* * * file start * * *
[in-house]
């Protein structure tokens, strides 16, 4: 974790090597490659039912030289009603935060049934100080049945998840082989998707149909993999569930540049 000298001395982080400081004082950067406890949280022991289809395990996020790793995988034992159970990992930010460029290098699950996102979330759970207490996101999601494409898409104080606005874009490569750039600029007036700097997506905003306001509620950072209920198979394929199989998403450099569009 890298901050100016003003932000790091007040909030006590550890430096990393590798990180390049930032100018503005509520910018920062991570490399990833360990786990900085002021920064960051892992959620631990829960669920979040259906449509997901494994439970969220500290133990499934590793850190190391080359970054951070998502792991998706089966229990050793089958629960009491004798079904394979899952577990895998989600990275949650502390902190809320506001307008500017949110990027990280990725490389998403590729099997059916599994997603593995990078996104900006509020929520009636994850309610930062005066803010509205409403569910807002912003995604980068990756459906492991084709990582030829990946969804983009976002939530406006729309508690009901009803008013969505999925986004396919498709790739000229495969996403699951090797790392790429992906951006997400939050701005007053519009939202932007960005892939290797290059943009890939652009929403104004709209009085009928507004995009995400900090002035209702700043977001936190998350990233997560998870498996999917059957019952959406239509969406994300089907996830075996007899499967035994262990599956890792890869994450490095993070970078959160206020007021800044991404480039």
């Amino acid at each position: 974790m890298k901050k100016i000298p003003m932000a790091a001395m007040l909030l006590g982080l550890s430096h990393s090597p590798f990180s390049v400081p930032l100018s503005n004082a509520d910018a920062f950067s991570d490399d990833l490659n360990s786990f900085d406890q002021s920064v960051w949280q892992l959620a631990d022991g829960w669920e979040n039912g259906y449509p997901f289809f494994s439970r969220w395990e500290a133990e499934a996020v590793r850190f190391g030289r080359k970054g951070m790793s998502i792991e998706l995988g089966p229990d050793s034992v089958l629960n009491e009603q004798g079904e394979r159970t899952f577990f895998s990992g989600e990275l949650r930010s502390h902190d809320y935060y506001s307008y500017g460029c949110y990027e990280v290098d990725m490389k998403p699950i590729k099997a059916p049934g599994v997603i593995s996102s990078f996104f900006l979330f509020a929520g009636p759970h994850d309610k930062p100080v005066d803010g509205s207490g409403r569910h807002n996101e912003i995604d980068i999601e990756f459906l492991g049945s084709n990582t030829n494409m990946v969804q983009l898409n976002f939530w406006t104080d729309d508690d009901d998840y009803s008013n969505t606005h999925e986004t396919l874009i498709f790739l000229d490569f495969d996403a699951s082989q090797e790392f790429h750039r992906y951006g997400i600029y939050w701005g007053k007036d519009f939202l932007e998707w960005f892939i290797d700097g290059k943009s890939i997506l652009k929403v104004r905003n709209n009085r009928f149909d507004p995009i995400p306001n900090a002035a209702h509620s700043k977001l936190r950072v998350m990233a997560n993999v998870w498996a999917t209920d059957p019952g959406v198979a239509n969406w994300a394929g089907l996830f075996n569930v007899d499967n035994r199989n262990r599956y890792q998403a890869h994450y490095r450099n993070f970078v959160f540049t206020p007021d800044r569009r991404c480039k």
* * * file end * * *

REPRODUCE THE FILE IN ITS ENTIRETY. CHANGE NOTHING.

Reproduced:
[in-house]
């Protein structure tokens, strides 16, 4: 974790090597490659039912030289009603935060049934100080049945998840082989998707149909993999569930540049 000298001395982080400081004082950067406890949280022991289809395990996020790793995988034992159970990992930010460029290098699950996102979330759970207490996101999601494409898409104080606005874009490569750039600029007036700097997506905003306001509620950072209920198979394929199989998403450099569009 890298901050100016003003932000790091007040909030006590550890430096990393590798990180390049930032100018503005509520910018920062991570490399990833360990786990900085002021920064960051892992959620631990829960669920979040259906449509997901494994439970969220500290133990499934590793850190190391080359970054951070998502792991998706089966229990050793089958629960009491004798079904394979899952577990895998989600990275949650502390902190809320506001307008500017949110990027990280990725490389998403590729099997059916599994997603593995990078996104900006509020929520009636994850309610930062005066803010509205409403569910807002912003995604980068990756459906492991084709990582030829990946969804983009976002939530406006729309508690009901009803008013969505999925986004396919498709790739000229495969996403699951090797790392790429992906951006997400939050701005007053519009939202932007960005892939290797290059943009890939652009929403104004709209009085009928507004995009995400900090002035209702700043977001936190998350990233997560998870498996999917059957019952959406239509969406994300089907996830075996007899499967035994262990599956890792890869994450490095993070970078959160206020007021800044991404480039």
């Amino acid at each position: 974790m890298k901050k100016i000298p003003m932000a790091a001395m007040l909030l006590g982080l550890s430096h990393s090597p590798f990180s390049v400081p930032l100018s503005n004082a509520d910018a920062f950067s991570d490399d990833l490659n360990s786990f900085d406890q002021s920064v960051w949280q892992l959620a631990d022991g829960w669920e979040n039912g259906y449509p997901f289809f494994s439970r969220w395990e500290a133990e499934a996020v590793r850190f190391g030289r080359k970054g951070m790793s998502i792991e998706l995988g089966p229990d050793s034992v089958l629960n009491e009603q004798g079904e394979r159970t899952f577990f895998s990992g989600e990275l949650r930010s502390h902190d809320y935060y506001s307008y500017g460029c949110y990027e990280v290098d990725m490389k998403p699950i590729k099997a059916p049934g599994v997603i593995s996102s990078f996104f900006l979330f509020a929520g009636p759970h994850d309610k930062p100080v005066d803010g509205s207490g409403r569910h807002n996101e912003i995604d980068i999601e990756f459906l492991g049945s084709n990582t030829n494409m990946v969804q983009l898409n976002f939530w406006t104080d729309d508690d009901d998840y009803s008013n969505t606005h999925e986004t396919l874009i498709f790739l000229d490569f495969d996403a699951s082989q090797e790392f790429h750039r992906y951006g997400i600029y939050w701005g007053k007036d519009f939202l932007e998707w960005f892939i290797d700097g290059k943009s890939i997506l652009k929403v104004r905003n709209n009085r009928f149909d507004p995009i995400p306001n900090a002035a209702h509620s700043k977001l936190r950072v998350m990233a997560n993999v998870w498996a999917t209920d059957p019952g959406v198979a239509n969406w994300a394929g089907l996830f075996n569930v007899d499967n035994r199989n262990r599956y890792q998403a890869h994450y490095r450099n993070f970078v959160f540049t206020p007021d800044r569009r991404c480039k």